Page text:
But then Lord Henry uses the two perfectly logical statements to deconstruct the very conception of morality, saying that the laws of conscience are “monstrous” by their nature. Lord Henry pretends to be a wise mentor who have already passed that stage and liberated himself from the chains of the morals. He even seems right at the moment, but as the story progresses, we learn that such an attitude leads to absence of something important – the constant and deep feelings.
Lord Henry seduces Dorian Gray just because he sees his beauty and naivete and wants to play with him and tarnish his soul. Despite all the affection he shows, Lord Henry is unable to feel truly connected to Dorian: his attitude is like a bond a person has with a pet or a precious toy. Later, Dorian Gray also falls the victim of the same illness.
His soul grows sick, indeed, but not in a way Lord Henry warned him about. Dorian can’t be satiated with pleasure: he needs to constantly seek more and more extreme ways to defeat his boredom. But even the most intense emotions can’t fulfill him more than for a moment – this bottomless pit in the soul is the other side of narcissistic decadence.
The theme of love and beauty is deeply interwoven with the narrative of the story. The most prominent and heartbreaking is the story of love of Dorian Gray to the brilliant and young actress Sibyl Vane. When we read the description of Dorian’s feelings, we can’t find anything resembling the romantic metaphors that are usually used. The description is very dry and naturalistic: it can be the words of a scientist describing the behaviour of an unknown animal.
“His sudden mad love for Sibyl Vane was a psychological phenomenon of no small interest. There was no doubt that curiosity had much to do with it, curiosity and the desire for new experiences; yet it was not a simple but rather a very complex passion.”
Dorian isn’t interested in Sibyl’s real personality. He is fascinated with her beauty and talent, but most of all he loves the ideal image he created for himself. In a typical narcissistic way, he can’t love the real person with all the flaws and insecurities she has. Before he couldn’t come to terms with the fact that his beauty will be inevitably tarnished by age and wished desperately he would never grow older.
He reached the impossible narcissistic ideal and now wants Sibyl Vane to be the same. But when she, out of natural reasons, fails to play her role as Juliet perfectly (because she thought about Dorian, no less), he shows his disapproval, cruelly and immediately.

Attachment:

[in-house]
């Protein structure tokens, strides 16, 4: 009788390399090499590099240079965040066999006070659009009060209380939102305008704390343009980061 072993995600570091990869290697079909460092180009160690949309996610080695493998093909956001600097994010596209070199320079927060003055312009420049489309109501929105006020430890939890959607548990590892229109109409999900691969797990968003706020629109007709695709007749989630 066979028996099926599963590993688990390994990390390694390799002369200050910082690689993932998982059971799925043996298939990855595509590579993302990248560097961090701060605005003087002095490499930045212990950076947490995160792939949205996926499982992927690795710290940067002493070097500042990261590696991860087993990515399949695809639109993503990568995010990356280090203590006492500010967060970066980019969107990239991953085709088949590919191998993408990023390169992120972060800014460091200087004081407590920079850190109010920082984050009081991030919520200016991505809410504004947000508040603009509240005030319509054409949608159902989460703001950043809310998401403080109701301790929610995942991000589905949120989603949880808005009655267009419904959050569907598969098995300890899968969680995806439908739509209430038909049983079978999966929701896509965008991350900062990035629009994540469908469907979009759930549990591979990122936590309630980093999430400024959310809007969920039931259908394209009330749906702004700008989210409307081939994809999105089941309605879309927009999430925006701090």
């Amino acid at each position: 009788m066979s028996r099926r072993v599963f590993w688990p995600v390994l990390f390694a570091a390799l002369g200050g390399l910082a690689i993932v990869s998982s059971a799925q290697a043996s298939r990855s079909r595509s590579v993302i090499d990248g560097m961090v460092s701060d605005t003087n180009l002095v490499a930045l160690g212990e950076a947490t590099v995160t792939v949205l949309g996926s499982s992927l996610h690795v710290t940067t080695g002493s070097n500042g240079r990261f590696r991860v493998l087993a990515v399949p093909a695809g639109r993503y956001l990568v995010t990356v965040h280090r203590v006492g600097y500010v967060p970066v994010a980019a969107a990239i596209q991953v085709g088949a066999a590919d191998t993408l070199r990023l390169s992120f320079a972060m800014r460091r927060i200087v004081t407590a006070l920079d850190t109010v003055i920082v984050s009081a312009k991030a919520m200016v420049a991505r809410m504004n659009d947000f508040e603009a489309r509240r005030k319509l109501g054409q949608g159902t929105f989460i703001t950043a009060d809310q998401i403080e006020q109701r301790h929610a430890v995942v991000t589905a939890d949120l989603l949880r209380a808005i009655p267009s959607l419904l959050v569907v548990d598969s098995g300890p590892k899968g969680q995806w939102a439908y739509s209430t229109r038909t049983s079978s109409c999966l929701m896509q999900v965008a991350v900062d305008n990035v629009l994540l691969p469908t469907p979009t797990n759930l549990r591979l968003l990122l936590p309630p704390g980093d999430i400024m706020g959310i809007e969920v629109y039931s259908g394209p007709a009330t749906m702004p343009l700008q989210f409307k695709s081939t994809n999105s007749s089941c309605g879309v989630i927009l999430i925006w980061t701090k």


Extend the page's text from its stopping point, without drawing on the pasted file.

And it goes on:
“You have killed my love. You used to stir my imagination. Now you don’t even stir my curiosity. You simply produce no effect. I loved you because you were marvellous, because you had genius and intellect, because you realised the dreams of great poets and gave shape and substance to the shadows of art. You have thrown it all away. You are shallow and stupid.”
It is hard to believe that these words are spoken to the girl Dorian adored an hour ago, and that the only sin of this girl is her less-than-perfect performance on the stage. We see that Dorian’s feelings don’t turn into bitterness, sadness or hatred as it happens during the sudden breakup. They simply disappear. Dorian doesn’t express anything except of irritation. He doesn’t even care to hurt Sibyl Vane as much as possible – he despises her now.
Moreover, Dorian’s self-obsession and self-righteousness make him condemn Sibyl and Sibyl alone, without any doubts. He behaves like all the world exists for the sole purpose of his amusement – and he does believe it. Reading further, we learn that after these words Sibyl takes her own life – and then Dorian generously pardons her, claiming that she acted as a perfect Juliet in real life thus proving her love and her talent.
It seems he doesn’t realize fully that his beloved is now dead. Dorian experiences something that resembles remorse and even thinks about changing his way of life, but Lord Henry, appearing right in time, again gently guides him back to the decadence.